A group of 12 Palestinian prisoners wanted by Israel claimed Friday that they have escaped from a prison in the West Bank city of Nablus.
The twelve militants, all members of the Al Aqsa Martyrs' Brigades, fled after masked wardens at the Jneid prison began to beat them with clubs following a fight that broke out among the detainees, the goup's leader Mahdi Abu Ghazaleh said by telephone.
The escaped prisoners were part of a group of militants who turned themselves in three months ago rather than be detained by Israel.
As part of a deal, the members of the Al-Aqsa Martyrs' Brigades, a violent group linked to Palestinian President Mahmoud Abbas' Fatah movement, were to serve time in return for an Israeli agreement to eventually take them off the wanted list. The group is responsible for killing more than 1,100 Israelis since 2001.
Abu Ghazaleh said that this time would be different. "We won't return," he said.
It was not immediately clear what specifically the men were wanted for, except for exchanges of fire with Israeli troops during raids on Nablus.
The Palestinian police refused to comment on the breakout.
Israel has cut back slightly on West Bank arrest raids in recent months, as part of a demand by Abbas in the peace talks. In an effort to strengthen Abbas-allied forces in his rivalry with the Islamic Hamas group, Israel allowed the deployment of hundreds of Palestinian police in Nablus in November.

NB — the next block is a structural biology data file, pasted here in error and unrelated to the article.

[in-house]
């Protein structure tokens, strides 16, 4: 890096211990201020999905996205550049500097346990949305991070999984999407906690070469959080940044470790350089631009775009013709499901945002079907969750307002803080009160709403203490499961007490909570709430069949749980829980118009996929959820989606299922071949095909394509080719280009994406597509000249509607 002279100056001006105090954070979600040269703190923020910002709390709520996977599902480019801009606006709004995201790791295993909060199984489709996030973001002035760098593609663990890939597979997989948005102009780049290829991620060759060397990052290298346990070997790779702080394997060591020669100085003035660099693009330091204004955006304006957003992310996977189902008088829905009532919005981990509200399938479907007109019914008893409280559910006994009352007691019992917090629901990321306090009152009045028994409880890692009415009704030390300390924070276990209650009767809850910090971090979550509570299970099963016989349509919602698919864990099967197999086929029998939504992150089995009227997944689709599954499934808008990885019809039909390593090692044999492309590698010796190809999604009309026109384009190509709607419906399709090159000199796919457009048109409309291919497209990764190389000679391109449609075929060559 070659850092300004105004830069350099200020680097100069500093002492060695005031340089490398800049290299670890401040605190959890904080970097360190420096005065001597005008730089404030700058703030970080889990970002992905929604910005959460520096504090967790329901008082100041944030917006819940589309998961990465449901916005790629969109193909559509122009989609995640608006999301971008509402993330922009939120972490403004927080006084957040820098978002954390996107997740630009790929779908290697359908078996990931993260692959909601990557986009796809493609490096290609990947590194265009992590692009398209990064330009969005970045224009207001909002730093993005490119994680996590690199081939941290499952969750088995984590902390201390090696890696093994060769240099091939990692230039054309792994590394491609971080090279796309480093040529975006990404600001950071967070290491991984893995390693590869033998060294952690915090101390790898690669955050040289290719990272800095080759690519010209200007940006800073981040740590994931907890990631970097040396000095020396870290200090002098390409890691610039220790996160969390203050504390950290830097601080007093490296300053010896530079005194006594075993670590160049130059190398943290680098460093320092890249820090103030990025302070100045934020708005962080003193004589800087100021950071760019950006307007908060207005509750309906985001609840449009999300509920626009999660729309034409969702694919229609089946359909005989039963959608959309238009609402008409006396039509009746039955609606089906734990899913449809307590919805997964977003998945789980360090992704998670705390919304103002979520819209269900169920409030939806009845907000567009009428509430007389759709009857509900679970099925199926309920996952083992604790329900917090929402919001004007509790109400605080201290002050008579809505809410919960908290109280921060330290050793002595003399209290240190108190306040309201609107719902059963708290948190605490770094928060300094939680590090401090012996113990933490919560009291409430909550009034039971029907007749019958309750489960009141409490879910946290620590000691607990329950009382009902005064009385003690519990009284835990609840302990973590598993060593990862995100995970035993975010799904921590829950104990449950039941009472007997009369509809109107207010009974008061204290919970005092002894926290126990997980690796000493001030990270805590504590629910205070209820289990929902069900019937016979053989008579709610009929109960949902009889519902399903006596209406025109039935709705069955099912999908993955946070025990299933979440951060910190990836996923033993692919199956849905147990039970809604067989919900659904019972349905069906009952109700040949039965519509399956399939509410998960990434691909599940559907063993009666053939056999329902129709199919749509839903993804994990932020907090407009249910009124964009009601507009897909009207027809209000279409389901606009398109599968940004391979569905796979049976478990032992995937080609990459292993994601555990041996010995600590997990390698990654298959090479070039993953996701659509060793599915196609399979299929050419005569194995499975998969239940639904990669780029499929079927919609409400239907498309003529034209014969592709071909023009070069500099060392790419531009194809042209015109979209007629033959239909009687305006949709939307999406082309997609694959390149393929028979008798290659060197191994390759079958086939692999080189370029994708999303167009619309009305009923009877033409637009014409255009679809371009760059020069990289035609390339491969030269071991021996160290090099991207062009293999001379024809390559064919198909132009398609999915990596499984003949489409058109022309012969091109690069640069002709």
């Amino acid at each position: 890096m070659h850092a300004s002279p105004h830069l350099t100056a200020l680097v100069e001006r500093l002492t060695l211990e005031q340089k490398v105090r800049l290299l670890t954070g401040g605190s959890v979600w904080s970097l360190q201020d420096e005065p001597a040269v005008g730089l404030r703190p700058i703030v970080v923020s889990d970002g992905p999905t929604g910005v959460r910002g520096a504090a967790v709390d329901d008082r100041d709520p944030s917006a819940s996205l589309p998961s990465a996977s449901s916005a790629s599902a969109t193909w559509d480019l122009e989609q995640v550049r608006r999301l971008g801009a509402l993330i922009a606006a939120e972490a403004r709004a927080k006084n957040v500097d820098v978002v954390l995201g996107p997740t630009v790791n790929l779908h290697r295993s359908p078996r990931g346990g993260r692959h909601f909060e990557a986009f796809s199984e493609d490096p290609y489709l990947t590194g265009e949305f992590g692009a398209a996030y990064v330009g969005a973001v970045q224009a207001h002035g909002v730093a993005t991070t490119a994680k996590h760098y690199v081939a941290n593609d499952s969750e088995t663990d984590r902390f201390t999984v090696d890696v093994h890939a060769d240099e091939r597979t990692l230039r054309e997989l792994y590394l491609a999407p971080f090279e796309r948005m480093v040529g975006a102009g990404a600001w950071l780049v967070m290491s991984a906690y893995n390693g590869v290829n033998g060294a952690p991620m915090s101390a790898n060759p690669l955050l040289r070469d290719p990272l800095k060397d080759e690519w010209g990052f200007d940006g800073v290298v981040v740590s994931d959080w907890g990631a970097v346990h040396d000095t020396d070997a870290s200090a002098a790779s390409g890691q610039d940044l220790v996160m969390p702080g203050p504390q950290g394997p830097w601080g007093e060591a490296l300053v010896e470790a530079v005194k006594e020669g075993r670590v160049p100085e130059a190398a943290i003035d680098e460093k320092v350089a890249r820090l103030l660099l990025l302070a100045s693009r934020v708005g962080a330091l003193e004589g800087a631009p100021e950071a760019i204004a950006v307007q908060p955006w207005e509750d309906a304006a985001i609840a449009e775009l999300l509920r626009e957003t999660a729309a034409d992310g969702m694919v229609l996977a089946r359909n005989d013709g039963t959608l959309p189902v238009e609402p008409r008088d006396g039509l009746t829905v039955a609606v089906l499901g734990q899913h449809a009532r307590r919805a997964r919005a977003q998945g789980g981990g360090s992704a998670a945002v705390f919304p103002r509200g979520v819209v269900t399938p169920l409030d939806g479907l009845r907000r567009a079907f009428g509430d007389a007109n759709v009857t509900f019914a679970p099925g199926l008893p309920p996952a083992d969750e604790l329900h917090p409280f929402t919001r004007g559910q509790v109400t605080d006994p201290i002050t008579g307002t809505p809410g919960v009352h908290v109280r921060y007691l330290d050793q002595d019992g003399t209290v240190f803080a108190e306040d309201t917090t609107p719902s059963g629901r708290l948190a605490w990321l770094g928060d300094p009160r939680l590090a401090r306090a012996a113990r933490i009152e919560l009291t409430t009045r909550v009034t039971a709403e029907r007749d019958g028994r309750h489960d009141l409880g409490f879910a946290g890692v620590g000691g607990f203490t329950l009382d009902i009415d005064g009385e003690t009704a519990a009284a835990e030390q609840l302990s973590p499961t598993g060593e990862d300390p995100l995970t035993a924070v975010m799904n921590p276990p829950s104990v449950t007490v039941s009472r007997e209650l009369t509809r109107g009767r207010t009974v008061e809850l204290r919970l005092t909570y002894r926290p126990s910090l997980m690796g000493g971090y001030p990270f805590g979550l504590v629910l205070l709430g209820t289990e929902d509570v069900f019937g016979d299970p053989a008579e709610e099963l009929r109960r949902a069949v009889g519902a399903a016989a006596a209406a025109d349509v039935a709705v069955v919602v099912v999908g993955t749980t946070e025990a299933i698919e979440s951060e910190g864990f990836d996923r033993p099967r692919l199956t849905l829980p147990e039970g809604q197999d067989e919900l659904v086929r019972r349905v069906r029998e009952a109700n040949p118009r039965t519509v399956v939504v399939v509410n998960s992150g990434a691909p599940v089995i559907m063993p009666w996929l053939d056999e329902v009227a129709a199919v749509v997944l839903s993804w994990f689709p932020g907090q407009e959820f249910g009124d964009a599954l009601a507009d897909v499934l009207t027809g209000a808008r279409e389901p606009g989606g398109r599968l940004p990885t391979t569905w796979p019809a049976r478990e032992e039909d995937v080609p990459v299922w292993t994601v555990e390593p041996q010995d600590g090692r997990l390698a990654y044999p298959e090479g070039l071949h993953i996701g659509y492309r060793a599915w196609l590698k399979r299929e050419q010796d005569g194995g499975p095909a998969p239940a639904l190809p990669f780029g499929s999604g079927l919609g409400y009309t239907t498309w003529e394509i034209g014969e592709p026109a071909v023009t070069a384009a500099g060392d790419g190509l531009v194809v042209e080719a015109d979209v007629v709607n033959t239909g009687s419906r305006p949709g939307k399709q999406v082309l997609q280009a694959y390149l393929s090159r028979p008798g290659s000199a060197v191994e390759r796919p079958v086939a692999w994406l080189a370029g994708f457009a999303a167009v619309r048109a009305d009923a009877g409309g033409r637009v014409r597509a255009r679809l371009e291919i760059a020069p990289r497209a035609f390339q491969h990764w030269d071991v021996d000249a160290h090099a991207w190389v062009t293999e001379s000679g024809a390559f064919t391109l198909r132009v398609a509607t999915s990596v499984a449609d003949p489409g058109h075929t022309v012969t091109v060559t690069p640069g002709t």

Nablus, a city of 170,000, has long been considered a stronghold for gunmen launching attacks on Israel. The police deployment was considered a test case for attempts to have other Palestinian forces stationed around the West Bank.
Nablus is also a center of support for Hamas, whose takeover of the Gaza Strip in June last year raised questions about the ability of Abbas to control the West Bank, which remained under his control.
Zubeidi: Israel has not honored its commitment
Former Al-Aqsa leader Zakariya Zubeidi this week told Haaretz that Israel had not honored its commitment to pardon the militants who turned themselves in after the agreed-upon three-month period.
"They lied to us, Israel and the Palestinian Authority. The PA promised us that after we spent three months in PA facilities and if we didn't get involved in actions, we would receive a pardon," Zubeidi said. "The three months ended and nothing happened," he added.
"They made a distinction between those who were really in the Al-Aqsa Brigades, whom they screwed, and groups that called themselves by that name, but in fact were working on behalf of the PA," Zubeidi said.